Children of Blood and Bone Review

Children of Blood and Bone by Tomi Adeyemi: My Review

Rating: 4/5 stars

I teach you to be warriors in the garden so you will never be gardeners in the war. 

Children of Blood and Bone is completely deserving of every ounce of praise it has been receiving. This was the most compelling YA fantasy I've read in such a long time and although it took me longer than average to read - always the case when it comes to high-fantasies for me - I enjoyed every second with these characters. Tomi Adeyemi herself is such an incredible woman and inspiring figure in the book community, ensuring with this book that young black readers feel their identities and culture validated in literature. 

The book is set in the fictional land of Orisha and told in three alternating perspectives: Zelie, a maji without magic; Amari, a rouge princess who Zelie reluctantly saves from the kings' men; and Amari's brother Inan who is sent to chase down Zelie and his sister. Without going into a lot of detail on the synopsis, at its core this is a fast-paced adventure to restore magic to a kingdom that has been without it for eleven years, and to complete a ritual before the approaching solstice is over and magic is lost forever. 

I've fallen completely in love with the world that Adeyemi has created. Infused with rich west African mythology, every part of Orisha felt so vivid in my mind. In particular, though, I became obsessed with the magic system. At the start, I was quite confused and intimidated by the many different clans and goddesses and couldn't for the life of me work out what blood magic was or how it worked. And, on reflection, I think this could have had a lot to do with the fact that magic disappeared many years before the book starts, and all we really get in the beginning is flashbacks from the protagonists as they remembered what it was like to have magic, so at times I felt like I wasn't entirely in sync with everything. But actually, when I worked it out, I realised that the concept of the magic system was fairly simple yet everything I could have wanted. Basically, when a maji is born with white hair, it is a sign that they have been touched by the gods, and they are called diviners. Before magic disappeared (read the book to find out why), when a diviner turned thirteen they would develop the kind of power they had from whatever God had touched them. The powers range from healing, to taming animals, to wielding light, to making fire, to controlling time and people's minds and dreams and it was just utterly fascinating. 

Another thing that I loved was there is SO MUCH action - endless chase scenes, epic battles with swords and staffs and bows and magic (the best part), unexpected twists and turns... it was such a journey, one that had me on the edge of my seat at many points. But what really sets Children of Blood and Bone apart from other action-packed YA fantasies is the way Adeyemi draws many parallels with our own world, writing a book steeped in racially-charged violence as a kind of allegory for what black people experience, from systematic racism to prison systems and so much more. She also touches on how people perceive darker-skinned individuals in comparison to lighter-skinned individuals. In the world of Orisha, royals want to look as light as possible and yet young Zelie, with the darkest skin living in poverty, could be the most powerful person in the kingdom but she is viewed as nothing more than a racial slur. So as well as being an incredibly fun read, I feel like this book will raise so much awareness that is desperately needed.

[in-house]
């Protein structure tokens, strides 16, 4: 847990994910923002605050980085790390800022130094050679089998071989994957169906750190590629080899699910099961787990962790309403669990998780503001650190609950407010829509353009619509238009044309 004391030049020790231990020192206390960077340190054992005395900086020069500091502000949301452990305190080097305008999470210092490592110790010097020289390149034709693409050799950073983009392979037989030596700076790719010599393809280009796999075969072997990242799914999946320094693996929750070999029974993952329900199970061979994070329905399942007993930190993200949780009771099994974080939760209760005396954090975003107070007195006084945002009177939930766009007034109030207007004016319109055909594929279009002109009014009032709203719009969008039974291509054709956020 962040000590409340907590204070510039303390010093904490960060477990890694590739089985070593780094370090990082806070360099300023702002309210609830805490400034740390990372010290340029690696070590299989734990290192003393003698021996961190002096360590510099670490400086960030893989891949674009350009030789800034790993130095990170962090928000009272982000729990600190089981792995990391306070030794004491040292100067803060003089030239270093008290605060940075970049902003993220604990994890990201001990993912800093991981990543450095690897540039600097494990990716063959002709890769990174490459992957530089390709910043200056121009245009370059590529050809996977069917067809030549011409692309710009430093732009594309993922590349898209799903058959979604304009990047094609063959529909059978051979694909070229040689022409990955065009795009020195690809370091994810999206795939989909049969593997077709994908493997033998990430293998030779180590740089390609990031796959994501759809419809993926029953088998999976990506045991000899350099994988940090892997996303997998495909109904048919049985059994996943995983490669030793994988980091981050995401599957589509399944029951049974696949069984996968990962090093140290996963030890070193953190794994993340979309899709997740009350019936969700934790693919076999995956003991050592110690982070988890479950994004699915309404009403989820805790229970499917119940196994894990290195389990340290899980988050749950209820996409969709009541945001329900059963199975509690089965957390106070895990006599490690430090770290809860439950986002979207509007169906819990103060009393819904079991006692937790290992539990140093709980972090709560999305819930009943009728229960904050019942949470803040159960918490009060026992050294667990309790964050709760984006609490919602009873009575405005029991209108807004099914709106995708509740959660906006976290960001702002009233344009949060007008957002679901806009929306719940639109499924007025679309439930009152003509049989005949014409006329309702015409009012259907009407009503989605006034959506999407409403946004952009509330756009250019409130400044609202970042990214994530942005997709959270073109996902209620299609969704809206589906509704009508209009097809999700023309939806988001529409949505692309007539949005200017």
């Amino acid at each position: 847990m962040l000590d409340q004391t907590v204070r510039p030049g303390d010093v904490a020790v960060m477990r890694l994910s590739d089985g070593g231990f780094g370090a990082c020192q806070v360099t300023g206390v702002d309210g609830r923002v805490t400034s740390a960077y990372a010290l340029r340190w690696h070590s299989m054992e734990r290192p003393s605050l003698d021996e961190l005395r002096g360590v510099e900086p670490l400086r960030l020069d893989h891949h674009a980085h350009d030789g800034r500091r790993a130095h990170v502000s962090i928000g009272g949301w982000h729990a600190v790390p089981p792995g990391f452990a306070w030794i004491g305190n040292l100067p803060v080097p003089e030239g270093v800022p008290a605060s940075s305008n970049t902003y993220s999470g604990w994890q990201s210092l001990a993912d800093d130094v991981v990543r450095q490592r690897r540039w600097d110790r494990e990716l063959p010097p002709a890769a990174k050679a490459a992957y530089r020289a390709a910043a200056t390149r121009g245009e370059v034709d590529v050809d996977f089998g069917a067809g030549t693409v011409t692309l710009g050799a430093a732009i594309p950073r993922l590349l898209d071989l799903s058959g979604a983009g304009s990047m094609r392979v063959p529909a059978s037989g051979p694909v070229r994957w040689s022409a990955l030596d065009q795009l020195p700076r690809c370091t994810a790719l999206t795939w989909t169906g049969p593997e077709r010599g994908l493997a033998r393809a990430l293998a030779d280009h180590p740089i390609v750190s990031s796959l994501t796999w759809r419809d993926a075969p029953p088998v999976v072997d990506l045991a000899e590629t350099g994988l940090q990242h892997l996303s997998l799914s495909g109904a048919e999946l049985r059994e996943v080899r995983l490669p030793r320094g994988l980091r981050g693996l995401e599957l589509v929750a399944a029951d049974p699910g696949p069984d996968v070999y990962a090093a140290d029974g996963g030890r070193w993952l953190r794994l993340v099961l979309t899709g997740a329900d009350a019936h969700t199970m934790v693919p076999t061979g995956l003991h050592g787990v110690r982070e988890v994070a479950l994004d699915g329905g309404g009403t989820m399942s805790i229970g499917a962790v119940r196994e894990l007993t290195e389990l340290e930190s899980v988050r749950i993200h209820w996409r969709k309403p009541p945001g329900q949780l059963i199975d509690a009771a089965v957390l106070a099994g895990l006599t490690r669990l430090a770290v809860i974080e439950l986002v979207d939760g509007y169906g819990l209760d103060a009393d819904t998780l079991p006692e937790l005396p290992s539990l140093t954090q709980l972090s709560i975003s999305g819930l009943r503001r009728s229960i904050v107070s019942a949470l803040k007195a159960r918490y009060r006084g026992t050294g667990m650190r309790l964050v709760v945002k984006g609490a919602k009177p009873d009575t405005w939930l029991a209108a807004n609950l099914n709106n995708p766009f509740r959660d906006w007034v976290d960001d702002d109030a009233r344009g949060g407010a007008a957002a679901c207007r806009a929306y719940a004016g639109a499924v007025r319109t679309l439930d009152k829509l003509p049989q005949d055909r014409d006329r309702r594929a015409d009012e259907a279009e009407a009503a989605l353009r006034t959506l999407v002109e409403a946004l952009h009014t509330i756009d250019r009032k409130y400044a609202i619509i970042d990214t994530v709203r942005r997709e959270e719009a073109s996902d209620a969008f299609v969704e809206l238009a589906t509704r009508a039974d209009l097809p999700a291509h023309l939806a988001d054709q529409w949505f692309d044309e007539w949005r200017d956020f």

And the characters were (almost) perfect. Zelie was an exceptional main protagonist - for me she was the perfect balance between a fierce warrior filled with courage and ambition, but also preserving that element of innocence and vulnerability that made her so lovable and real. Amari was my absolute favourite, and I loved watching her character progression throughout the story. She starts out as very meek and afraid and privileged, but when she is surrounded by a group of people entirely different from her she really grows into herself and a new side to her emerges. I also really loved her relationship both with Tzain (no spoilers but it was adorable), and Zelie - the friendship that eventually grows between them is so unlikely but so sweet.

So now we get on to why I didn't give Children of Blood and Bone 5 stars, and it can be summed up in one word: Inan. Now don't get me wrong - I didn't hate him by any means, and it was really cool to get the antagonists perspective for once. But I found his characterization just very confusing at times. He's a very intense, layered character to begin with but as the story progressed there were moments where his feelings and reactions didn't really correspond at all to what they'd been a few chapters ago and yet there's no explanation for this change of heart. Oh, and speaking of changes of heart - THE ROMANCE BETWEEN ZELIE AND INAN MADE NO SENSE TO ME. I rarely ever say this about romances in YA, but this one in my opinion just felt like it was thrown in for the sake of it. One moment she's really mad at him for wiping out her entire village and they're intensely sword-fighting, and then the next they're in love?! It was just a bit odd and I'm sad about it but I'm hoping that I'll grow to like them more as a couple in the next book. 

Overall, with a completely non-white cast of characters and thoughtful considerations of class, prejudice and skin colour, Children of Blood and Bone was such a joy to read and I can't wait to spend more time in this world with these characters in the sequel.

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